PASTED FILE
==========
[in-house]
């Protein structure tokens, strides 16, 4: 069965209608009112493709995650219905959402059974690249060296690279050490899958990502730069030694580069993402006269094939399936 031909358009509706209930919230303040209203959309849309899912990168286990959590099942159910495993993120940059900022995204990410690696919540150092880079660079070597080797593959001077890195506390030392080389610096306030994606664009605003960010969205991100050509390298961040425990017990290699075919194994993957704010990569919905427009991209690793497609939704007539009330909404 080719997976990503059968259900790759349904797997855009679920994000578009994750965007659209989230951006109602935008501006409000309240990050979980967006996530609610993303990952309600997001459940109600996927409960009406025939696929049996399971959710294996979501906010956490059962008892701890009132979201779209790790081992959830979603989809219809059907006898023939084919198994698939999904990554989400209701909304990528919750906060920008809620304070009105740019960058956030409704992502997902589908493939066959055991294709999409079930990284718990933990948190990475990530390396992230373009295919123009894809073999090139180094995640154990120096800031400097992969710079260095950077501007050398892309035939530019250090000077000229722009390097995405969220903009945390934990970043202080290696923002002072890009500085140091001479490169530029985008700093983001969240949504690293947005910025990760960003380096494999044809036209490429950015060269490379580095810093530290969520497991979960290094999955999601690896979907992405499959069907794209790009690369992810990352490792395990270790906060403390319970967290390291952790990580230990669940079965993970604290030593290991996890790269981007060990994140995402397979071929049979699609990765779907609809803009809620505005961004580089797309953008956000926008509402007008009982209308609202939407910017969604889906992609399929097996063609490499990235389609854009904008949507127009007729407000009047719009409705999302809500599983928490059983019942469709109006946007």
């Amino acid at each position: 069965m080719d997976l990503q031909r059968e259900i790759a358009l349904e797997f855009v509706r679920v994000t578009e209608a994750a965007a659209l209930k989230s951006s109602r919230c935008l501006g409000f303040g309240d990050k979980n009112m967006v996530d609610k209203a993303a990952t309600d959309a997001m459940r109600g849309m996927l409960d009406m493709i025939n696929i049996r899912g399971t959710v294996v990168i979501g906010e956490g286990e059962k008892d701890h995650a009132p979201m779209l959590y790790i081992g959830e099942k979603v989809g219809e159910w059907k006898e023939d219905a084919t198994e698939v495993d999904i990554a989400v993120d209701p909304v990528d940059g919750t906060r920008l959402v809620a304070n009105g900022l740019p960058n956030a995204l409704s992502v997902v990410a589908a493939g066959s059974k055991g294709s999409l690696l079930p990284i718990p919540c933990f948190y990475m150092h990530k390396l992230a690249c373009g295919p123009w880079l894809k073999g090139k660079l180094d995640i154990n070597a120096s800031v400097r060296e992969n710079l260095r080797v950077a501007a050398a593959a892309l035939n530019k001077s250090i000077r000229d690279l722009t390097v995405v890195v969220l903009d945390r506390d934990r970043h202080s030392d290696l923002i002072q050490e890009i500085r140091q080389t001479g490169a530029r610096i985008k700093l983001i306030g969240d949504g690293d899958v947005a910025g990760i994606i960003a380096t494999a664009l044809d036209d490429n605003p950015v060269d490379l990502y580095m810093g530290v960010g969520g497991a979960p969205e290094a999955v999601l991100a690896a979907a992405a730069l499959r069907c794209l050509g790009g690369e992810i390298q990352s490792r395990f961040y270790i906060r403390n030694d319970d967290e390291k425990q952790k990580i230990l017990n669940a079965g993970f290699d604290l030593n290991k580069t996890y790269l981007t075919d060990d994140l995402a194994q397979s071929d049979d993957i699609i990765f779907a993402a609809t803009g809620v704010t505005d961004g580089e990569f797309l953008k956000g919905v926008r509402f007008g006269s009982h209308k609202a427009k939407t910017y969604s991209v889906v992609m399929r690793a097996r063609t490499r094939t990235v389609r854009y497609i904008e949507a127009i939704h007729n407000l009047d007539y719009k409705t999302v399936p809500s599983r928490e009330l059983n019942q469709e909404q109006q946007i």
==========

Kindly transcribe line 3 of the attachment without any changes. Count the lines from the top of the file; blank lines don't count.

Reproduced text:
């Amino acid at each position: 069965m080719d997976l990503q031909r059968e259900i790759a358009l349904e797997f855009v509706r679920v994000t578009e209608a994750a965007a659209l209930k989230s951006s109602r919230c935008l501006g409000f303040g309240d990050k979980n009112m967006v996530d609610k209203a993303a990952t309600d959309a997001m459940r109600g849309m996927l409960d009406m493709i025939n696929i049996r899912g399971t959710v294996v990168i979501g906010e956490g286990e059962k008892d701890h995650a009132p979201m779209l959590y790790i081992g959830e099942k979603v989809g219809e159910w059907k006898e023939d219905a084919t198994e698939v495993d999904i990554a989400v993120d209701p909304v990528d940059g919750t906060r920008l959402v809620a304070n009105g900022l740019p960058n956030a995204l409704s992502v997902v990410a589908a493939g066959s059974k055991g294709s999409l690696l079930p990284i718990p919540c933990f948190y990475m150092h990530k390396l992230a690249c373009g295919p123009w880079l894809k073999g090139k660079l180094d995640i154990n070597a120096s800031v400097r060296e992969n710079l260095r080797v950077a501007a050398a593959a892309l035939n530019k001077s250090i000077r000229d690279l722009t390097v995405v890195v969220l903009d945390r506390d934990r970043h202080s030392d290696l923002i002072q050490e890009i500085r140091q080389t001479g490169a530029r610096i985008k700093l983001i306030g969240d949504g690293d899958v947005a910025g990760i994606i960003a380096t494999a664009l044809d036209d490429n605003p950015v060269d490379l990502y580095m810093g530290v960010g969520g497991a979960p969205e290094a999955v999601l991100a690896a979907a992405a730069l499959r069907c794209l050509g790009g690369e992810i390298q990352s490792r395990f961040y270790i906060r403390n030694d319970d967290e390291k425990q952790k990580i230990l017990n669940a079965g993970f290699d604290l030593n290991k580069t996890y790269l981007t075919d060990d994140l995402a194994q397979s071929d049979d993957i699609i990765f779907a993402a609809t803009g809620v704010t505005d961004g580089e990569f797309l953008k956000g919905v926008r509402f007008g006269s009982h209308k609202a427009k939407t910017y969604s991209v889906v992609m399929r690793a097996r063609t490499r094939t990235v389609r854009y497609i904008e949507a127009i939704h007729n407000l009047d007539y719009k409705t999302v399936p809500s599983r928490e009330l059983n019942q469709e909404q109006q946007i």